In an increasingly competitive environment, Jordanian banks are embracing the latest internet and communication services to attract customers, deliver innovative products, protect client data and comply with new regulations. According to industry figures presented at the 2012 IQPC Banking Technology Summit in Amman, the kingdom’s banking sector has invested more than $100m in information technology (IT) infrastructure upgrades over the past three years, with many analysts predicting that both IT and information and communications technology (ICT) expenditure in the sector will rise further in the short to medium term.
ATTRACTING CUSTOMERS: According to Heathum Buttikhi, the assistant general manager of Jordan Kuwait Bank, one driving force behind technological adoption in the kingdom’s banking sector is the country’s youthful population. “Given that 70% of Jordanians are under the age of 34, retail banking divisions are in fierce competition over the younger generations,” he told OBG. “To capture this market, banks need to provide a wide range of online, mobile and social networking services.” Moreover, Buttikhi noted that Jordanians in general, and not just the young, are becoming more receptive to digital offerings. “Just a few years ago, very few customers were interested in using digital channels; instead, they preferred face-to-face interaction,” he said. “But due to rising internet and mobile phone penetration, more customers are not just using but demanding electronic banking products.”
SECURITY & COMPLIANCE: Another factor driving increased IT adoption is the need to safeguard user data. Although this is a growing concern all over the world, some argue internet banking security threats are highest in the Middle East, where consumer awareness is relatively low. According to a 2010 study carried out by Kaspersky Lab, a developer of content management solutions, online banking consumers in the region are among the globe’s must vulnerable to cyber attacks.
Banks are also pursuing IT upgrades to comply with the new Basel III disclosure requirements, which require highly sophisticated data management systems (see IT chapter). As an example, in January 2012 Arab Jordan Investment Bank signed an agreement with Amman-based software provider Pio-Tech for the purchase of Loxon Risk Management solutions. This was followed by several other deals between banks and ICT firms. In May 2012 Jordan Kuwait Bank (JKB) formed an IT partnership with ICS Financial Systems, a UK-based software firm that will provide JKB with a universal banking system. In the same month, Jordan Ahli Bank agreed to deploy core banking solutions from Temenos, a software provider headquartered in Switzerland.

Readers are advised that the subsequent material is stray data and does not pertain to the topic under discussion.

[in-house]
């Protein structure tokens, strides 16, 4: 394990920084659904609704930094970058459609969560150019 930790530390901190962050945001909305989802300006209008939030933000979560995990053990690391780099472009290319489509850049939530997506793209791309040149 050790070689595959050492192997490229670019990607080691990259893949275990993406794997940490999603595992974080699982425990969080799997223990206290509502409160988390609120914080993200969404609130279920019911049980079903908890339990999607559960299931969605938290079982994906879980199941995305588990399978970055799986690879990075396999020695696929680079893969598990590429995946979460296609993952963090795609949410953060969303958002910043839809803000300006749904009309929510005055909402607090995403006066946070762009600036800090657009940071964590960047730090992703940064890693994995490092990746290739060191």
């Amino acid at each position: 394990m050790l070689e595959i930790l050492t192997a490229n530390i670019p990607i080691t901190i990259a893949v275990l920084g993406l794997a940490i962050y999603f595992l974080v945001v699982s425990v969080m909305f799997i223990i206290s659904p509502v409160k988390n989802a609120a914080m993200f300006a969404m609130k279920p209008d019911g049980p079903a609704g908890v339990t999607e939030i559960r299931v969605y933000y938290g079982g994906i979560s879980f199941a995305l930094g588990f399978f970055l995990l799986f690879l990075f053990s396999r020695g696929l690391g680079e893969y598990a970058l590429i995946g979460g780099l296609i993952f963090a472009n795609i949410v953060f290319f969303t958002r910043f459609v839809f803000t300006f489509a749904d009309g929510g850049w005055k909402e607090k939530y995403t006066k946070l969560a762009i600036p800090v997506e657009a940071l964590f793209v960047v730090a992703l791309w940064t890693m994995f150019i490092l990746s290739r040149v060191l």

GOING MOBILE: Jordanian banks are racing to offer the latest mobile services to clients, especially with mobile phone penetration reaching new heights. According to data from the Telecommunications Regulatory Commission, in the third quarter of 2011 mobile phone penetration in Jordan topped 120%, with the number of mobile subscribers reaching 7.45m, and the amount of 3G subscribers reaching 1.4m. By comparison, the mobile penetration rate was just 91% in 2008.
One of the most popular mobile banking offerings is the E-Mal service from Zain, which allows customers to send money and pay bills via mobile. According to Ahmad Al Hanandeh, Zain’s CEO, the service was introduced in 2011 and attracted more than 50,000 customers by year’s end. “There is a huge demand for the service and we expect a sharp increase in the numbers of users in 2012”, Hanandeh told press in January 2012.
The banking sector has seen progress in ICT adoption, but this is necessary in an increasingly competitive business environment. Continued technological progress will remain a vital means of product differentiation. “Every trend in the global and local banking industry points towards technological adoption as the key to future success,” Adli Kandah, the director general of the Association of Banks in Jordan, told OBG. “While advances have been made, financial institutions, like businesses in general, are always at risk of falling behind in the ever-changing digital economy.”
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